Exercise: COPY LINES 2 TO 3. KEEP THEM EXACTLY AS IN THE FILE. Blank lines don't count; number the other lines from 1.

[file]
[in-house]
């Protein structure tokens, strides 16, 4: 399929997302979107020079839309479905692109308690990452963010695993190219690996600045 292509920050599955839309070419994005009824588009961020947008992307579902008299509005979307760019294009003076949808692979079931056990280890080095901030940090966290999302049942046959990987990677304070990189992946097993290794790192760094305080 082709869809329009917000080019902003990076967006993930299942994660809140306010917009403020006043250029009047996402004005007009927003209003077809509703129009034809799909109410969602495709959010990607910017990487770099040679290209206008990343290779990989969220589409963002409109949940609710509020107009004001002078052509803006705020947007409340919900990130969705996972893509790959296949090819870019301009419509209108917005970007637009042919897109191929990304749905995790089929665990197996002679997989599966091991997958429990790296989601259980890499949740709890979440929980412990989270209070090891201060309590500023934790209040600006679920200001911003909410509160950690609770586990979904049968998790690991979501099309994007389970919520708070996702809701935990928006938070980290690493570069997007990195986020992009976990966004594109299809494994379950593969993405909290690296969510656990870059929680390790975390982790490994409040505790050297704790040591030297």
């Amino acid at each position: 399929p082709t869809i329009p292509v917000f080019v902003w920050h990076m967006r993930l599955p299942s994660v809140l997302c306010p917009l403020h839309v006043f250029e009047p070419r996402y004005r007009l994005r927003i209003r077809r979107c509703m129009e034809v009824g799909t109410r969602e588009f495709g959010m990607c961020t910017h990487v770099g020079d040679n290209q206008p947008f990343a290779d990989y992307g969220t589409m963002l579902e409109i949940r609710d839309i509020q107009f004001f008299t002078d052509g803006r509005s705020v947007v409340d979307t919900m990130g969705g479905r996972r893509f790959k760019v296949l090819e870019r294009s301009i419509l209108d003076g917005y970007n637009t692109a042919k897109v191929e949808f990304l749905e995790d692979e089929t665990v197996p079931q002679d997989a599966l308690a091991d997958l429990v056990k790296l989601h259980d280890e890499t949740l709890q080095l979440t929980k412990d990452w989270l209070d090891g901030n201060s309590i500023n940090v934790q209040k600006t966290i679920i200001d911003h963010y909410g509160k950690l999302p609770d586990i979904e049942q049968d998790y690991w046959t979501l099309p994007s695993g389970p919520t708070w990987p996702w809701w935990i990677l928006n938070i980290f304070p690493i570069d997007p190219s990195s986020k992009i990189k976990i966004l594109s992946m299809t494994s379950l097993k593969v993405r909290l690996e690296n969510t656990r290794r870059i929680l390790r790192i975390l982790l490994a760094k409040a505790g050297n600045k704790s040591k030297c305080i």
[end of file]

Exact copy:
């Protein structure tokens, strides 16, 4: 399929997302979107020079839309479905692109308690990452963010695993190219690996600045 292509920050599955839309070419994005009824588009961020947008992307579902008299509005979307760019294009003076949808692979079931056990280890080095901030940090966290999302049942046959990987990677304070990189992946097993290794790192760094305080 082709869809329009917000080019902003990076967006993930299942994660809140306010917009403020006043250029009047996402004005007009927003209003077809509703129009034809799909109410969602495709959010990607910017990487770099040679290209206008990343290779990989969220589409963002409109949940609710509020107009004001002078052509803006705020947007409340919900990130969705996972893509790959296949090819870019301009419509209108917005970007637009042919897109191929990304749905995790089929665990197996002679997989599966091991997958429990790296989601259980890499949740709890979440929980412990989270209070090891201060309590500023934790209040600006679920200001911003909410509160950690609770586990979904049968998790690991979501099309994007389970919520708070996702809701935990928006938070980290690493570069997007990195986020992009976990966004594109299809494994379950593969993405909290690296969510656990870059929680390790975390982790490994409040505790050297704790040591030297």
């Amino acid at each position: 399929p082709t869809i329009p292509v917000f080019v902003w920050h990076m967006r993930l599955p299942s994660v809140l997302c306010p917009l403020h839309v006043f250029e009047p070419r996402y004005r007009l994005r927003i209003r077809r979107c509703m129009e034809v009824g799909t109410r969602e588009f495709g959010m990607c961020t910017h990487v770099g020079d040679n290209q206008p947008f990343a290779d990989y992307g969220t589409m963002l579902e409109i949940r609710d839309i509020q107009f004001f008299t002078d052509g803006r509005s705020v947007v409340d979307t919900m990130g969705g479905r996972r893509f790959k760019v296949l090819e870019r294009s301009i419509l209108d003076g917005y970007n637009t692109a042919k897109v191929e949808f990304l749905e995790d692979e089929t665990v197996p079931q002679d997989a599966l308690a091991d997958l429990v056990k790296l989601h259980d280890e890499t949740l709890q080095l979440t929980k412990d990452w989270l209070d090891g901030n201060s309590i500023n940090v934790q209040k600006t966290i679920i200001d911003h963010y909410g509160k950690l999302p609770d586990i979904e049942q049968d998790y690991w046959t979501l099309p994007s695993g389970p919520t708070w990987p996702w809701w935990i990677l928006n938070i980290f304070p690493i570069d997007p190219s990195s986020k992009i990189k976990i966004l594109s992946m299809t494994s379950l097993k593969v993405r909290l690996e690296n969510t656990r290794r870059i929680l390790r790192i975390l982790l490994a760094k409040a505790g050297n600045k704790s040591k030297c305080i």